The ways to protect yourself from contracting the coronavirus are simple and boring: wash your hands, avoid contact with people who might be sick … you know the drill. Some advocates of particular diets are saying you also need to eat a certain way, or take supplements, to which our best knowledge is: no.
people who think keto is going to save them from coronavirus are mistaking their symbolic immortality project for a literal immortality project in the most tragic way possible— Michelle Allison (@fatnutritionist) March 3, 2020
Here’s a carnivore arguing that the vitamins in meat are essential for the immune system. Here’s an entrepreneur with #KETO in their twitter bio making a somewhat convoluted argument about metabolic syndrome and mortality rates. Somehow, people who were already promoting a certain diet—whichever diet that may have been—have concluded that their favourite diet gives special protection against COVID-19.
Meanwhile, actual doctors and scientists are making no such claims. Let me refer you once again to the World Health Organisation’s instructions on protecting yourself, which include washing your hands and staying away from sick people. Not eating a specific diet.
They do mention, in a document on managing stress, maintaining “proper diet, sleep, exercise, and social contacts.” That matches the other general advice that you’ve probably seen for protecting yourself against colds and seasonal flu every year. Take care of yourself, physically and mentally, because it sure can’t hurt.
This Harvard Health article goes into a bit more depth, if you’d like extra reassurance. It mainly ends up debunking the whole idea of “boosting” your immune system with diet, because you can’t. Eat diet high in fruits and vegetables, they say, and consider a multivitamin if you’re still worried about it. Here’s their summary of the state of research:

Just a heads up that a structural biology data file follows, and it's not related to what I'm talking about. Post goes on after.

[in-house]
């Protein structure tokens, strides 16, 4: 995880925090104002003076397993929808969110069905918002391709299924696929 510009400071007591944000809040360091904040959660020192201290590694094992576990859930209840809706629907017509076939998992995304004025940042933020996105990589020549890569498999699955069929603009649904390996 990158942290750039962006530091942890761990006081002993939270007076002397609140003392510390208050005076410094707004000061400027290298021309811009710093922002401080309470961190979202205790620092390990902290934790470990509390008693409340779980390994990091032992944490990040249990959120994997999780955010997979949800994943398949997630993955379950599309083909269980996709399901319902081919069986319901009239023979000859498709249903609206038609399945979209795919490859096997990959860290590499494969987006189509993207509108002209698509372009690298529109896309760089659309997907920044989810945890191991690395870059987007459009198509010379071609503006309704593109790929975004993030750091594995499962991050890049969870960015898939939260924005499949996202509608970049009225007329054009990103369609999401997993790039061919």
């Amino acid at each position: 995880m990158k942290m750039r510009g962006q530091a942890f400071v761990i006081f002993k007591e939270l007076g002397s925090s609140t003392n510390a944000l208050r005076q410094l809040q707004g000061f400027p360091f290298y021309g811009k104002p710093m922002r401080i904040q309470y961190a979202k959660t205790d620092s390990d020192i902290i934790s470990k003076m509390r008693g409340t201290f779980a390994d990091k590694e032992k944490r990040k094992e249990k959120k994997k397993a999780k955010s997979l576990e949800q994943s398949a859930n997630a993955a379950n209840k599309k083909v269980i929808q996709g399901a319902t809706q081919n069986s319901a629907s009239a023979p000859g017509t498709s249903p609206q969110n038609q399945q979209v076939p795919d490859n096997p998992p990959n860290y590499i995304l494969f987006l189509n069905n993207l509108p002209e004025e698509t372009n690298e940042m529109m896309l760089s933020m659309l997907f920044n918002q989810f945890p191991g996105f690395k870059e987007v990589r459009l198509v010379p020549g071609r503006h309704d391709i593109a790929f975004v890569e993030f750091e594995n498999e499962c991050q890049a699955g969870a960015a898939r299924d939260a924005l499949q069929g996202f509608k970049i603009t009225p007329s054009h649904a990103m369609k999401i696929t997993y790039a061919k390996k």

Scientists have long recognised that people who live in poverty and are malnourished are more vulnerable to infectious diseases. Whether the increased rate of disease is caused by malnutrition’s effect on the immune system, however, is not certain. There are still relatively few studies of the effects of nutrition on the immune system of humans, and even fewer studies that tie the effects of nutrition directly to the development (versus the treatment) of diseases.
Bottom line, if you eat a particularly bad diet—like if you’re under-eating or if you are routinely missing out on vitamins—it’s possible that could slightly weaken your immune system. This doesn’t mean you need to eat keto or anything else. It only means that if you’ve been getting by on a few cups of ramen a day, you should probably branch out and make sure you’re eating like a normal human being.